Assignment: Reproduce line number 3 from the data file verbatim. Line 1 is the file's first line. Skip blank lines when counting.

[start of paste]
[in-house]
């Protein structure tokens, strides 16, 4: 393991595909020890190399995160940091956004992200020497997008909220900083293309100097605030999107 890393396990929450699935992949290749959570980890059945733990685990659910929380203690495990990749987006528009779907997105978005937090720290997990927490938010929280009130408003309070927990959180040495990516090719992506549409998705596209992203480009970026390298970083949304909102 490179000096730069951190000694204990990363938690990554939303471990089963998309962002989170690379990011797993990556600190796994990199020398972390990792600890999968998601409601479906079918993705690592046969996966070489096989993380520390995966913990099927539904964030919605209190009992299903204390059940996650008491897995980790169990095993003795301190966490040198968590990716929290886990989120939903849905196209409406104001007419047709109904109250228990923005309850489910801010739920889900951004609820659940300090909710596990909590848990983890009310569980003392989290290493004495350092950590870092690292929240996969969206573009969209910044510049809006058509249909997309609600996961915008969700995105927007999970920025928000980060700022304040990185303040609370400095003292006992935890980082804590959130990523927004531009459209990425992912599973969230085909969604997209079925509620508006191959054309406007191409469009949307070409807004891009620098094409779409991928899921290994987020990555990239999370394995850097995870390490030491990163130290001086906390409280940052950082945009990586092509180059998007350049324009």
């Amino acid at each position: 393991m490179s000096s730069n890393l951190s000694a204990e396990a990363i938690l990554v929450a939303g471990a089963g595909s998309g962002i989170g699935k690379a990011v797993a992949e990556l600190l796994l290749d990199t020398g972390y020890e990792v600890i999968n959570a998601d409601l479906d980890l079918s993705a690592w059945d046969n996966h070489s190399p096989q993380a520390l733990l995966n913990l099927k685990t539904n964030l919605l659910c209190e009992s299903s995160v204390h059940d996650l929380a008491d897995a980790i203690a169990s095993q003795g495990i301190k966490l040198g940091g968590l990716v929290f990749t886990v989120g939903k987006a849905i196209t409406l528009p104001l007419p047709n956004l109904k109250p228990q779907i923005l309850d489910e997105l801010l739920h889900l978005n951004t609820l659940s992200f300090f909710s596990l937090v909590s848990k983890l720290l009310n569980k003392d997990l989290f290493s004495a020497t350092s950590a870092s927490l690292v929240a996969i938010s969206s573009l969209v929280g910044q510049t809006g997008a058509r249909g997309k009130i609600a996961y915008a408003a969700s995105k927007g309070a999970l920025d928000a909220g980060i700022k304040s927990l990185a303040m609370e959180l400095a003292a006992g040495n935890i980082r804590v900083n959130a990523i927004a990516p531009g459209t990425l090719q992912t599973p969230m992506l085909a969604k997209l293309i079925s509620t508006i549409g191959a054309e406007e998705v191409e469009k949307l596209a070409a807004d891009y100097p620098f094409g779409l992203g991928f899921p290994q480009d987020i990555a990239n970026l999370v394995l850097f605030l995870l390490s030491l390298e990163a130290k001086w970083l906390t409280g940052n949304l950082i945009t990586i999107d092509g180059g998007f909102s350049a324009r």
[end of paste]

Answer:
């Amino acid at each position: 393991m490179s000096s730069n890393l951190s000694a204990e396990a990363i938690l990554v929450a939303g471990a089963g595909s998309g962002i989170g699935k690379a990011v797993a992949e990556l600190l796994l290749d990199t020398g972390y020890e990792v600890i999968n959570a998601d409601l479906d980890l079918s993705a690592w059945d046969n996966h070489s190399p096989q993380a520390l733990l995966n913990l099927k685990t539904n964030l919605l659910c209190e009992s299903s995160v204390h059940d996650l929380a008491d897995a980790i203690a169990s095993q003795g495990i301190k966490l040198g940091g968590l990716v929290f990749t886990v989120g939903k987006a849905i196209t409406l528009p104001l007419p047709n956004l109904k109250p228990q779907i923005l309850d489910e997105l801010l739920h889900l978005n951004t609820l659940s992200f300090f909710s596990l937090v909590s848990k983890l720290l009310n569980k003392d997990l989290f290493s004495a020497t350092s950590a870092s927490l690292v929240a996969i938010s969206s573009l969209v929280g910044q510049t809006g997008a058509r249909g997309k009130i609600a996961y915008a408003a969700s995105k927007g309070a999970l920025d928000a909220g980060i700022k304040s927990l990185a303040m609370e959180l400095a003292a006992g040495n935890i980082r804590v900083n959130a990523i927004a990516p531009g459209t990425l090719q992912t599973p969230m992506l085909a969604k997209l293309i079925s509620t508006i549409g191959a054309e406007e998705v191409e469009k949307l596209a070409a807004d891009y100097p620098f094409g779409l992203g991928f899921p290994q480009d987020i990555a990239n970026l999370v394995l850097f605030l995870l390490s030491l390298e990163a130290k001086w970083l906390t409280g940052n949304l950082i945009t990586i999107d092509g180059g998007f909102s350049a324009r």